The education system has been plagued over the years by two false assumptions about student potential. Either that all students have the potential to get good test scores and that good teaching is the key determining factor, or that students from certain demographic groups won’t get good test scores however well they’re taught. In reality it’s more complicated than that, of course. Students from leafy suburbs are more likely to do well in tests for many reasons; even if they are taught badly, they have access to resources that can sometimes compensate for that. Students from the kind of housing estate that motivates Iain Duncan Smith are at a higher risk of adverse life events scuppering their chances of getting good test results no matter how good the teaching at their school. And the older they get, the more adverse life events they are likely to encounter.

So, test results are a pretty good first order proxy for a student’s knowledge of course material. They are a not-so-good second order proxy for a student’s knowledge of the topic the course material represents. And only a weak proxy for quality of teaching.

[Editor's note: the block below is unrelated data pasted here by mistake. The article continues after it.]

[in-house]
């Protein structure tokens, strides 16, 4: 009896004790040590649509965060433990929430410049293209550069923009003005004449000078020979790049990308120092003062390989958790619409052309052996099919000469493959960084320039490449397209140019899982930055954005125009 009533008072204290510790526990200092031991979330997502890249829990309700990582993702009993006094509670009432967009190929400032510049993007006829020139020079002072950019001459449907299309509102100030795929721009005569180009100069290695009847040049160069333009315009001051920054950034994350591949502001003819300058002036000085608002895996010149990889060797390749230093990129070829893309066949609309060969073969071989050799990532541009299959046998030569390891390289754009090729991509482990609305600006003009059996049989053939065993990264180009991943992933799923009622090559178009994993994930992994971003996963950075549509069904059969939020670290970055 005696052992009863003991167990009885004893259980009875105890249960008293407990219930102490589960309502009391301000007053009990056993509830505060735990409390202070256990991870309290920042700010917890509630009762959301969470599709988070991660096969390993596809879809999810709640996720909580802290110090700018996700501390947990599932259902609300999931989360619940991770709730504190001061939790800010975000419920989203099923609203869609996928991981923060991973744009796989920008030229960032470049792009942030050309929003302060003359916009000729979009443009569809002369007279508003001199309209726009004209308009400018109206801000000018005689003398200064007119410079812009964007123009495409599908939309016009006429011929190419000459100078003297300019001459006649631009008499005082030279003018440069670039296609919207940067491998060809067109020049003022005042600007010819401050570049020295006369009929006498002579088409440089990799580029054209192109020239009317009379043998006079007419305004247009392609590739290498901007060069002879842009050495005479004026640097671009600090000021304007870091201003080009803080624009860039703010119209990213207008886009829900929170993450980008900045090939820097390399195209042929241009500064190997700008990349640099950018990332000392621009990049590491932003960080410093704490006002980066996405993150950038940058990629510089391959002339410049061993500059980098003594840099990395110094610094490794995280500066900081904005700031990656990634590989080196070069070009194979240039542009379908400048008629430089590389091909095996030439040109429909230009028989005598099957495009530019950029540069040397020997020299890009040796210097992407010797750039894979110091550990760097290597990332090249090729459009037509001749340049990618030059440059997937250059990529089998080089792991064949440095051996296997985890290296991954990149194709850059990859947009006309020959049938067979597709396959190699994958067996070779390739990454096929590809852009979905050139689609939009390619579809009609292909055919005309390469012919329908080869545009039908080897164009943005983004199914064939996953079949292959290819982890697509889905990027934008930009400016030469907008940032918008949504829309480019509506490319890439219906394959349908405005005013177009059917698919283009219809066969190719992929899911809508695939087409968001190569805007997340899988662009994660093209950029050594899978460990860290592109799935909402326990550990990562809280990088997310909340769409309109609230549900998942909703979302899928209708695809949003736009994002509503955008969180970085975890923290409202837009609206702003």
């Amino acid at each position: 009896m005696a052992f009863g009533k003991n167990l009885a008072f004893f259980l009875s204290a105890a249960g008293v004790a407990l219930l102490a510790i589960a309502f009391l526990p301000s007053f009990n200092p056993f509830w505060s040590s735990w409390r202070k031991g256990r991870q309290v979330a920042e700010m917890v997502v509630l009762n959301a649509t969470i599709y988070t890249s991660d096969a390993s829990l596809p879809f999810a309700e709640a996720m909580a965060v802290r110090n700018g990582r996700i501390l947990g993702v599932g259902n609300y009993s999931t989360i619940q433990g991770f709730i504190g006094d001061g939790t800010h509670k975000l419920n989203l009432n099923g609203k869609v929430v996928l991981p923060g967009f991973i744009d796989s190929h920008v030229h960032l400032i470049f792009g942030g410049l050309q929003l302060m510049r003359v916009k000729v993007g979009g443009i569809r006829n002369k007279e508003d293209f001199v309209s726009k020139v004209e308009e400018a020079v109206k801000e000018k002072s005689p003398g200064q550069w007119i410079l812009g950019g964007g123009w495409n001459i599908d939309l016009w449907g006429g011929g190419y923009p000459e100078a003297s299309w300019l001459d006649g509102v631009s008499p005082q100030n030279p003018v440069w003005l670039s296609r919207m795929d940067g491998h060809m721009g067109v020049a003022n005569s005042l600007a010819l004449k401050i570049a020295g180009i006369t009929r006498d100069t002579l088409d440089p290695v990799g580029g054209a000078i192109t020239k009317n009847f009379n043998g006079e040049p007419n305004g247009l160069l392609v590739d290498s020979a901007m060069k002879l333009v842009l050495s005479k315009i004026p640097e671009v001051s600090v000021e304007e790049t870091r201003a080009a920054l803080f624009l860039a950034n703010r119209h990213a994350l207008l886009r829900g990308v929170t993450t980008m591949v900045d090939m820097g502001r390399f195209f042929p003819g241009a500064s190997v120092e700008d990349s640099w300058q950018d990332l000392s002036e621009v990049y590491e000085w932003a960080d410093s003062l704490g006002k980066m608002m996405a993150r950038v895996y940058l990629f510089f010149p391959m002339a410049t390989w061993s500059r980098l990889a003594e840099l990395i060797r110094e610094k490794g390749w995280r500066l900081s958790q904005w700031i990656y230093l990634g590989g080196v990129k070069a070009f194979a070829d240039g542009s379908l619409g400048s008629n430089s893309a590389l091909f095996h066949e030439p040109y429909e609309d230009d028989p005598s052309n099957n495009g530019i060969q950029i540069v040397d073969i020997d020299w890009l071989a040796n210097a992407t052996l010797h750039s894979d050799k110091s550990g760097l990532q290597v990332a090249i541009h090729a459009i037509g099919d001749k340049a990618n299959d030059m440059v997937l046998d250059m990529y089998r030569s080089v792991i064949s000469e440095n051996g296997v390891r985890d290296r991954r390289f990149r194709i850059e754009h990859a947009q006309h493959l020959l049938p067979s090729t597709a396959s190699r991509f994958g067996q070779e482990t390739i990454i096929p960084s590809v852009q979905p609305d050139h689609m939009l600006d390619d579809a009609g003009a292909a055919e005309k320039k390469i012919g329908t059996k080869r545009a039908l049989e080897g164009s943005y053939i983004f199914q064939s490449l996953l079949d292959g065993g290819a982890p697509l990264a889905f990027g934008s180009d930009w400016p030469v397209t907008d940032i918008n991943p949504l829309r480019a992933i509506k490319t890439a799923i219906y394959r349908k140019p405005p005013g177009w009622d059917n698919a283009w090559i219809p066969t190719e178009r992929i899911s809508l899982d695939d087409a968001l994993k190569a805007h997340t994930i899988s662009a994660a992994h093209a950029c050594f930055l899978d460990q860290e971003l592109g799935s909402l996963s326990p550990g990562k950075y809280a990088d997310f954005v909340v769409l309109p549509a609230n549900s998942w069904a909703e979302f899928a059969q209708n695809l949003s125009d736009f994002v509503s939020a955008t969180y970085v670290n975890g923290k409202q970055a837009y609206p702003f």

life is just one damn thing after another*

Those in favour of standardised testing often cite cases of particular schools in deprived areas that have achieved amazing outcomes against the odds. Every child can read by the age of six, or is fluent in French, or whatever.   The implication is that if one school can do it, all schools can. In principle, that’s true. In principle, all head teachers can be visionaries, all teachers can be excellent and all families can buy in to what the school wants to achieve.

But in practice life doesn’t work like that. Head teachers get sick, senior staff have to work part-time because of family commitments, local housing is unaffordable making recruitment a nightmare, or for many families school is just one more thing they can’t quite keep up with.